Cycling Culinary Tour of Conegliano, Italy

Contributor
ItaliaOutdoors Food and Wine’s tips for cycling, eating, and drinking through Conegliano, Italy
Prosecco Hills
Kathy Bechtel

Prosecco Hills

Conegliano is a town located in the Veneto region, in the province of Treviso. Located about 30 kilometers north of the city of Treviso, it lies in the foothills of the Dolomites and is most noted for its wine, Italy’s favorite sparkling aperitif, prosecco.

Conegliano offers some wonderful routes for all levels of cyclists. Approaching from the south and west from Castelfranco, Montebelluno, and Treviso, cyclists will find flatter terrain along the Piave River valley, which is known for both Piave DOP cheese as well as its own DOC wine zone, featuring the native raboso varietal, one of Italy’s best "big" reds.

For those that desire more challenging terrain, cycle some hills in the prosecco wine region. Conegliano is one of the two end points of the preeminent locale for prosecco production — the Conegliano Valdobbiadene DOCG region. In these picturesque hillside vineyards, locals grow grapes for some of the best proseccos in the world. Advanced cyclists can head north through Vittoria Veneto to the Bosco di Cansiglio. The bosco (or forest) is where the Venetians obtained the wood needed for their sailing ships back in the height of the Venetian republic when they were producing one ship per day. Here, tackle Passo Crosetta, a climb that has been part of the Giro d’Italia several times.

Conegliano itself is an interesting place to explore. A couple of spots well worth a visit include the Cathedral, dating from 1491 and adorned with important frescoes and paintings, including a renowned altarpiece from noted artist Cima di Conegliano. A short (but uphill) walk outside the city brings one to the Castello di Conegliano with its beautiful bell tower. At one time, this tower contained a large bell used to summon the populace and signal the start of city council meetings. Today, the Torre della Campana (bell tower), houses the Civic Museum, with a wonderful collection of paintings. After a tour of the gallery, stop and enjoy a snack, a glass of a local wine, and the panoramic view from Ristorante Al Castello.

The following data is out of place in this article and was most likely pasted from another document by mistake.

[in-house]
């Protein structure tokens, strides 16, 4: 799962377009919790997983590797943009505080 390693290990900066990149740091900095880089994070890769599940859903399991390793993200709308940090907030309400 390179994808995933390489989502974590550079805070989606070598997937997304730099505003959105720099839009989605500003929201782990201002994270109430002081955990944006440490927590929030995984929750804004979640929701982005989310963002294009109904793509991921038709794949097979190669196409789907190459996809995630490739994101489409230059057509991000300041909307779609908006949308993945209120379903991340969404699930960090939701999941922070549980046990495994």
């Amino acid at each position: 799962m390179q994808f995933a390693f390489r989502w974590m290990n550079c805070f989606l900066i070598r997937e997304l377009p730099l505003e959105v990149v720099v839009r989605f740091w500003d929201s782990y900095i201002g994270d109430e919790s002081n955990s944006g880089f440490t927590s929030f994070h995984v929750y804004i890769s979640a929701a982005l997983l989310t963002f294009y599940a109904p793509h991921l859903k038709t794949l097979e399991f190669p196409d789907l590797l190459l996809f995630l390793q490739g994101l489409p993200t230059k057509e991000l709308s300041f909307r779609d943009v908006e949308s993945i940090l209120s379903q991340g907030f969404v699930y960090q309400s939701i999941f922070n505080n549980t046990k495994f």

Noted for its wines, Conegliano is the home of Italy’s oldest and most prestigious wine school, the Scuola Enologica. Conegliano is on the cusp of three distinct wine zones — the aforementioned Conegliano Valdobbiadene DOCG, known for its quality prosecco, as well as two lesser known regions, the Piave and the Colli di Conegliano. The Piave DOC stretches from the hills near Conegliano south to the shores of the Adriatic. Piave is known for its wonderful indigenous varietal, raboso, an ancient wine made here since before the time of the Roman empire. In this region today, you will find several local producers devoted to rediscovering and promoting this native treasure. Finally, the Colli di Conegliano DOCG produces some very interesting blends; its rosso combines the native marzemino grape with international varietals, such as cabernet franc and cabernet sauvignon to make a big, fruity, tannic wine. The bianco is a crisp and fruity blend of chardonnay and the local incrocio manzoni. Two very interesting and rare sweet wines are produced as well, the rosso refrontolo and the white torchiato di dregona.

You will find some wonderful local food products as well on your visit. South of Conegliano, along the fertile planes of the Piave River, you will find fields of the local corn variety, mais biancoperla, considered the ideal grain for the delicate white polenta. The entire province of Treviso is known for its many different varieties of radicchio, many more than we come across here in the US. Cured meats, such as sopressa, salame, and cotecchino are produced nearby, as well as various forms of preserved goose, as salame, prosciutto, or preserved in goose fat. Many superb cheeses hail from this area, including Montasio, Casatella Trevigiana, Taleggio, Urbiaco, Asiago, and, of course, Piave. To the north, in the Prealps, chestnuts have been cultivated for centuries, a food staple for many poorer families. They are one of few crops that can be grown on steep slopes, as well as produced during colder winter months. Chestnuts are typically dried, and then either boiled or ground up into flour and used in a variety of dishes, from breads and pastas to dessert. A market visit in the fall will always include a stop by the vendor who is roasting chestnuts, the wonderful aroma making it impossible not to stop for a few to snack on.


Try the braised veal cheeks with polenta and vegetables. Photo credit: Kathy Bechtel

A nice place to enjoy a meal in Conegliano is Ristorante Al Salisa, right on Via XX Settembre. They offer an eclectic menu, with both traditional dishes (piatti tipici regionali) as well as more innovative plates, including curries and sushi. I enjoyed a delicious zuppe di fagioli (bean soup) on my last visit, as well as giuanciale di vitello (braised veal cheeks) served with polenta and vegetables.

For Italy travel tips, visit Kathy Bechtel's ChefBikeSki.com and Italiaoutdoors Food and Wine.

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